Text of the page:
During phase 2 of the energy savings performance contract (ESPC) process, the agency selects an energy service company (ESCO) to proceed with project development. The selection process includes notifying all indefinite-delivery, indefinite-quantity (IDIQ) ESCOs of the opportunity, reviewing ESCO responses, and down-selecting to two or more ESCOs, then further down-selecting to one ESCO to perform a preliminary assessment.
The ESCO’s submission of a preliminary assessment is a first-cut look at a feasible project that will pay for itself from savings. At the end of phase 2, assuming an acceptable preliminary assessment is submitted, the agency issues a notice of intent to award to the chosen ESCO.
|Phase 2 at a Glance|
|Step 1: Agency Chooses an ESCO Selection Method|
|Step 2: Agency Issues a Notice of Opportunity|
|Step 3: Agency Considers the ESCO’s Preliminary Assessment|
|Step 4: Agency Issues a Notice of Intent to Award|
|Phase 2 FEMP Assistance and Resources|
Step 1: Agency Chooses an Energy Service Company Selection Method
Section 828 of the National Defense Authorization Act of 2011 made it simpler for agencies to select an ESCO. The U.S. Department of Energy (DOE) ESPC IDIQ (section H.3 Procedure for Awarding Task Orders) incorporates these simplified selection procedures consistently with the law. This law establishes that fair opportunity can be provided by selecting based on either qualifications or preliminary assessments (PAs). That is, one ESCO may be chosen based on qualifications (agencies do not need to receive more than one PA to make a selection).
The Federal Energy Management Program (FEMP) encourages agencies to use the "selection-by-qualifications" (SBQ) method because it saves considerable time and resources and ensures a selection that will serve the agency's needs.
The SBQ method requires agencies to issue a notice of opportunity (NOO) to all 16 DOE IDIQ contract holders to provide a fair opportunity for all to be considered. Based on the ESCOs' responses to the NOO, the agency down-selects to two or more ESCOs. The agency typically meets with these ESCOs, then down-selects to one ESCO, which will submit a PA.
Step 2: Agency Issues a Notice of Opportunity
Agencies tailor the NOO to their own projects and requirements. The contracting officer is given broad discretion in this process, and the agency should ask for whatever information it needs to make its decision. However, this is a winnowing step, so the best practice is to keep the notice brief, require basic information about the ESCOs' qualifications, and limit the expense of this step to all parties. All 16 ESCOs are prequalified under the DOE ESPC IDIQ contract. Each is capable of managing projects and implementing energy conservation measures (ECMs). Selecting an ESCO is about forming a working relationship that will endure through the life of the contract. Learn more about DOE ESPC IDIQ ESCOs.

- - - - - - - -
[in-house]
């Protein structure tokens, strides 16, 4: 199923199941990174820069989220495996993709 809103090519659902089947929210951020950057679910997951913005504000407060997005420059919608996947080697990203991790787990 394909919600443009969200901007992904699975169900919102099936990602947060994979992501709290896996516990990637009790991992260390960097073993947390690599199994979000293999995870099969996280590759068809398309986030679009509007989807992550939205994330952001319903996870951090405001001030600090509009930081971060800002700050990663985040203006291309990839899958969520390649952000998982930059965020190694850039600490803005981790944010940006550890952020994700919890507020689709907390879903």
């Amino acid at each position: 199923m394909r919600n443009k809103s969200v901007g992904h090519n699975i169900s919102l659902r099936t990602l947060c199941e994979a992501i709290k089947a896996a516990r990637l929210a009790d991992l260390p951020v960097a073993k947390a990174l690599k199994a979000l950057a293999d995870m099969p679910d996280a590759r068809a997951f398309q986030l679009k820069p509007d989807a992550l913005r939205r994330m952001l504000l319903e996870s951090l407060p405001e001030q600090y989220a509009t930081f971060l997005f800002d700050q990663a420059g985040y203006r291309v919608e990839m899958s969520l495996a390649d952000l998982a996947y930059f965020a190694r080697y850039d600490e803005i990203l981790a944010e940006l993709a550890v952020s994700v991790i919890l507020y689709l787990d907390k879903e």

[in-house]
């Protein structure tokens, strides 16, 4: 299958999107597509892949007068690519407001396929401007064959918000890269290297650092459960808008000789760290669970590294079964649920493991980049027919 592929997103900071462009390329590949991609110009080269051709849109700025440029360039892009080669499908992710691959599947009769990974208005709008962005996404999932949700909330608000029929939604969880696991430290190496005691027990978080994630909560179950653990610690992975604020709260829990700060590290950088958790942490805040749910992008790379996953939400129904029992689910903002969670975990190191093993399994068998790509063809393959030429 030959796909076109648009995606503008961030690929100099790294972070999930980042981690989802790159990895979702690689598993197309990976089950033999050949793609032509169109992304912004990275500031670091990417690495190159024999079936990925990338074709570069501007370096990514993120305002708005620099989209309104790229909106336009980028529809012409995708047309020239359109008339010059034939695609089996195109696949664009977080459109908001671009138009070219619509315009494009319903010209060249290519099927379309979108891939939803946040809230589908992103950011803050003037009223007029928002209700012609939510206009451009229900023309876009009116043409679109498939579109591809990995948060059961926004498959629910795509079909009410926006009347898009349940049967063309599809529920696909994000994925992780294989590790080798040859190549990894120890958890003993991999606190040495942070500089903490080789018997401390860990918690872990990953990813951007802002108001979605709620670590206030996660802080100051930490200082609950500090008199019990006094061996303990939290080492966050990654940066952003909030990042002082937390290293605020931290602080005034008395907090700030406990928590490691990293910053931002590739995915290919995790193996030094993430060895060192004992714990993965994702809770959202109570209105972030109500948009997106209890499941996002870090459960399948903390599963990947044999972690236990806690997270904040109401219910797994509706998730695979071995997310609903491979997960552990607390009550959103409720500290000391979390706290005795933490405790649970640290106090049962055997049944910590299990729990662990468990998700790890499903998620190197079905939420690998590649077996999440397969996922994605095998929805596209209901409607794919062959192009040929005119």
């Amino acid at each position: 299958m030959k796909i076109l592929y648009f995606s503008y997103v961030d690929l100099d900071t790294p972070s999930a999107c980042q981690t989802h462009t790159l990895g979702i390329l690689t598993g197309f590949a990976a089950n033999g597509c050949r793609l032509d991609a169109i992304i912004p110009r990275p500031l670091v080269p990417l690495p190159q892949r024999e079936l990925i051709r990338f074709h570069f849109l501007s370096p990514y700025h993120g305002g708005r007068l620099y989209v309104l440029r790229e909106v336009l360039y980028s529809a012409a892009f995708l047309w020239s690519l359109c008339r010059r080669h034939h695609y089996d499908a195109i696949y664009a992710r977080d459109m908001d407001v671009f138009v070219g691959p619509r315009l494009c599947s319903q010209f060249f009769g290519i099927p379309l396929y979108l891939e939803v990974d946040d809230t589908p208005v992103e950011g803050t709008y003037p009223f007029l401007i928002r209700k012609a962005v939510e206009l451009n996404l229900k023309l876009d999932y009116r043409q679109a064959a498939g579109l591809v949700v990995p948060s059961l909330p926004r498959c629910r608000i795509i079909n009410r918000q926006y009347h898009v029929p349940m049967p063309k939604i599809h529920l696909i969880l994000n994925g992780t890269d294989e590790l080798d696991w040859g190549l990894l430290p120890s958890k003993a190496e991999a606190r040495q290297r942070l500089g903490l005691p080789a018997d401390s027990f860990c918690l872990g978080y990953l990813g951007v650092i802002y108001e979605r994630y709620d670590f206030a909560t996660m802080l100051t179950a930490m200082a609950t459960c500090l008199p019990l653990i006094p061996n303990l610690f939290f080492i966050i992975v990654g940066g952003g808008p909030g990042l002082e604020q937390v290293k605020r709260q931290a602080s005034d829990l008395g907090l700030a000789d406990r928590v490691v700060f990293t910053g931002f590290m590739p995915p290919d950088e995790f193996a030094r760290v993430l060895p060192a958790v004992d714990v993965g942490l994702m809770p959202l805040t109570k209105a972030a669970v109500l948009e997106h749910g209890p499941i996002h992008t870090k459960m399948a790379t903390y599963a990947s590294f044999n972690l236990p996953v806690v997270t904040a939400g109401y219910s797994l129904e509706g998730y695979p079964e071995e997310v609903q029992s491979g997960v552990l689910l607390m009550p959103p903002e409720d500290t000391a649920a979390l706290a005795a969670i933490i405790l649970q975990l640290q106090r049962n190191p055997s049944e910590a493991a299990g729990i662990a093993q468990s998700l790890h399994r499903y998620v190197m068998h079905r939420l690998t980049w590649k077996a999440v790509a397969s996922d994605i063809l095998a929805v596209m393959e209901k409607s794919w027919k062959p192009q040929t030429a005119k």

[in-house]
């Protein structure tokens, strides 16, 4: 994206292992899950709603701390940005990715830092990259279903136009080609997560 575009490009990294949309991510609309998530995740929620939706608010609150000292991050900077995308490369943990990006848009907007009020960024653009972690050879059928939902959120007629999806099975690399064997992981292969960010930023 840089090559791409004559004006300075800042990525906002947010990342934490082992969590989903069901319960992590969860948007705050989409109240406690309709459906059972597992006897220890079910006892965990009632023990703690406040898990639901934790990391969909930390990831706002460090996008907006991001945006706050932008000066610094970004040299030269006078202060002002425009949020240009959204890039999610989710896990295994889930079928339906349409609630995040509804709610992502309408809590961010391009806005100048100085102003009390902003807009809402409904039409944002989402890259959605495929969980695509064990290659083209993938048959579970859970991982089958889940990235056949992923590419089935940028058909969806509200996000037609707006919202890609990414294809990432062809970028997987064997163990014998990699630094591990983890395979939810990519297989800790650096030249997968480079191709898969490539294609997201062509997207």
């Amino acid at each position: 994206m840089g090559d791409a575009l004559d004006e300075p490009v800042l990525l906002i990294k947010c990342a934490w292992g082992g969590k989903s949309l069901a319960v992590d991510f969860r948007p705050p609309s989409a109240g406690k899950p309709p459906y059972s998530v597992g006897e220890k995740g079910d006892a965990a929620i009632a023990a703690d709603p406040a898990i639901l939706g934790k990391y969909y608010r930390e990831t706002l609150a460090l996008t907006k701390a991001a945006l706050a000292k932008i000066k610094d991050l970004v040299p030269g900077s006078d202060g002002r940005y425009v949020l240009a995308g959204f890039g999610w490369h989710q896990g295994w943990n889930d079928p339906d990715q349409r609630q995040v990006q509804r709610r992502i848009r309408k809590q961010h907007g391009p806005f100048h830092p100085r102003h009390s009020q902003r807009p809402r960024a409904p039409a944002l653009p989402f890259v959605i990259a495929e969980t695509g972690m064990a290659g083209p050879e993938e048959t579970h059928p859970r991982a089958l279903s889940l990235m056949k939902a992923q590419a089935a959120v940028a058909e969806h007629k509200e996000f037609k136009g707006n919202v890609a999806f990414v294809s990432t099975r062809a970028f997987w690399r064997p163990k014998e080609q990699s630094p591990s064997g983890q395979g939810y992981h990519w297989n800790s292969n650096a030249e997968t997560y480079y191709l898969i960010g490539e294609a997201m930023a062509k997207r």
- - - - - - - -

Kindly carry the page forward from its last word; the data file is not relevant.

Use FEMP's ESCO Selector tool to create a NOO that complies with federal requirements and meets agency needs. The tool produces a NOO in a format that can be edited as needed.
Step 3: Agency Considers the Energy Service Company’s Preliminary Assessment
The PA is a high-level description of a feasible project based on the ESCO's walk-through audit and information provided by the agency.
The goals of the ESCO's PA are to assess whether the site presents an opportunity for a viable ESPC and to give the agency the information needed to make a confident decision about proceeding with the project. It is not expected to be perfect or reflect a complete understanding of agency- and site-specific requirements.
The ESCO develops the PA at a modest cost and at its own risk. The agency is not liable for the ESCO's costs for developing the PA unless a task order based on the PA is issued to the ESCO. If no task order is awarded, the agency has no rights to the contractor's proprietary work products such as surveys, data, feasibility study reports, and design documentation.
Preliminary Assessment Kickoff Meeting
The PA kickoff meeting, attended by the agency acquisition team and the ESCO project team, is facilitated by the project facilitator. During the kickoff meeting, the teams will establish roles and responsibilities, communications protocols, and schedules. They will also establish schedules and arrangements for ESCO site visits, PA requirements and expectations, and a schedule for PA submission and review.
Contents of the Preliminary Assessment
The contents of the PA are defined in section H.4 of the master IDIQ contract, though the contracting officer has broad discretion to define additional PA content requirements. The key elements defined in section H.4 are a narrative description of the project, descriptions of the ECMs and their estimated energy and cost savings, a general measurement and verification (M&V) approach, financial schedules that detail the estimated costs, savings, payments, and management approach.
Agency Preliminary Assessment Review